Evaluating sustainability of Symplocos ramosissima harvest for herder huts
Upper-elevation villagers in Nepal harvest large numbers of 5?10 cm diameter trees to construct itinerant herders' shelters. The harvest of these poles, as well as fuelwood and tree-leaf livestock fodder, may be altering upper-elevation forest structure and resource availability in Nepal. Near a village in west-central Nepal, we evaluated the sustainability of Symplocos ramosissima poles harvested for herders' shelter construction by comparing estimates of harvest and replenishment rates under four scenarios of spatial distribution of harvest within three equal-area forest types: 1) harvest evenly distributed, 2) harvest only in forest type closest to area of hut construction, 3) harvest in two closest forest types,
4) harvest in each forest type proportional to recent use patterns, as deduced from the density of stumps of pole-sized S. ramosissima.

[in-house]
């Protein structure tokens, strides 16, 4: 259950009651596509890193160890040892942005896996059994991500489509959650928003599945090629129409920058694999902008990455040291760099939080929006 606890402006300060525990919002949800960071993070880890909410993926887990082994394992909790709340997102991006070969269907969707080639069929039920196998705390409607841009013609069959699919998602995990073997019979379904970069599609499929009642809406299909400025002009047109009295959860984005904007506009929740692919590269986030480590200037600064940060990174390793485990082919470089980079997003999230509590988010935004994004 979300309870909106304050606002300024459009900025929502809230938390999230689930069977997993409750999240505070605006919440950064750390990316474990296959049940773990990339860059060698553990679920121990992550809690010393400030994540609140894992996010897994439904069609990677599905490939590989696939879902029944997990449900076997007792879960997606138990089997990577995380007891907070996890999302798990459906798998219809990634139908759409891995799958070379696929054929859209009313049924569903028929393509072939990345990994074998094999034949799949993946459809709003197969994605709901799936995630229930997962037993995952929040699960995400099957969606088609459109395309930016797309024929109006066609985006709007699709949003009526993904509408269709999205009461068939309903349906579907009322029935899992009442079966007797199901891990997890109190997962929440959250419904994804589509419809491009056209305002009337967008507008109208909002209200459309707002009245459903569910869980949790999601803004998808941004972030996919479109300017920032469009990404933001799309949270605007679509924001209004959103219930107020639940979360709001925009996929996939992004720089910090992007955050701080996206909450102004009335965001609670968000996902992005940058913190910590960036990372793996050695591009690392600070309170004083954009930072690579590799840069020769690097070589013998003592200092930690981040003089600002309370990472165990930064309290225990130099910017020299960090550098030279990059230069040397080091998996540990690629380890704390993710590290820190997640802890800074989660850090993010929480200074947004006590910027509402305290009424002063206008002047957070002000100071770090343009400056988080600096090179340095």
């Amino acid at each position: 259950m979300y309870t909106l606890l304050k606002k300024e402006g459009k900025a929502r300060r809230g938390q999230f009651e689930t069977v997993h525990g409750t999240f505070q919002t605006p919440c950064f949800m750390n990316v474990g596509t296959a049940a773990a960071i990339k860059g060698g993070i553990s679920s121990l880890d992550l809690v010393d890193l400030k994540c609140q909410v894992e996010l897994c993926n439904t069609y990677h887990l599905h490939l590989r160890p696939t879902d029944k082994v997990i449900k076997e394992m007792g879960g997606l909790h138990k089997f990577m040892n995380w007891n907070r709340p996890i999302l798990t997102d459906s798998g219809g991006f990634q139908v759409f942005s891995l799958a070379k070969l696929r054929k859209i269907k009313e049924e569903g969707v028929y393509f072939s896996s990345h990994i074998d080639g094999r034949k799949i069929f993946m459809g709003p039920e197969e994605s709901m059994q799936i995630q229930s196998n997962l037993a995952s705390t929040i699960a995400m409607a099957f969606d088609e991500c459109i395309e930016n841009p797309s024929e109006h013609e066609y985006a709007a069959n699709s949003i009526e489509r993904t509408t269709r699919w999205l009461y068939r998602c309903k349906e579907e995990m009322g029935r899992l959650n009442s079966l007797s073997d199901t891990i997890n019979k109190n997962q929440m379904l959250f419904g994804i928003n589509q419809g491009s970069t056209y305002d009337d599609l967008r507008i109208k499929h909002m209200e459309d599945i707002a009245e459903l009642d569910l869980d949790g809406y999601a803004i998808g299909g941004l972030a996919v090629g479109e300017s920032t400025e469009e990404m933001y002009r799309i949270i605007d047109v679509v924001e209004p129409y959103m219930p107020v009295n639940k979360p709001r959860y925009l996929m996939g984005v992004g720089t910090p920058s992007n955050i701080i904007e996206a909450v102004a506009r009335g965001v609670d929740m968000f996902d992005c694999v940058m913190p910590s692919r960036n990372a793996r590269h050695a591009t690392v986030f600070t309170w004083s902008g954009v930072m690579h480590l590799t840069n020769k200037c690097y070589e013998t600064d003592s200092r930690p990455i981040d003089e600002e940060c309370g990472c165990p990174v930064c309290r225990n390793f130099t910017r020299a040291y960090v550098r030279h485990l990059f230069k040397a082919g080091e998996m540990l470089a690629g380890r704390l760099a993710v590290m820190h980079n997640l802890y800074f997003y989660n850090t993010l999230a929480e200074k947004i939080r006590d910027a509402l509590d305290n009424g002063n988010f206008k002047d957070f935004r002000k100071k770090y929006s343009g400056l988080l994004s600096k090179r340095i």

Mean density ± SE of pole-size S. ramosissima was 375 ± 32 stems ha-1. Tree-ring analysis of 24 pole-size S. ramosissima indicated a mean age of 35 years and a mean of 11 years to grow from 5 cm to 10 cm dbh. Comparisons of harvest and replenishment rates suggest that only harvest scenario 1 (even distribution) was sustainable. Harvest scenario 2 (closest forest type) and scenario 3 (two closest forest types) were unsustainable. Harvest scenario 4 (proportional to stump density) was sustainable in the two farther forest types, but unsustainable in the forest type closest to agricultural fields.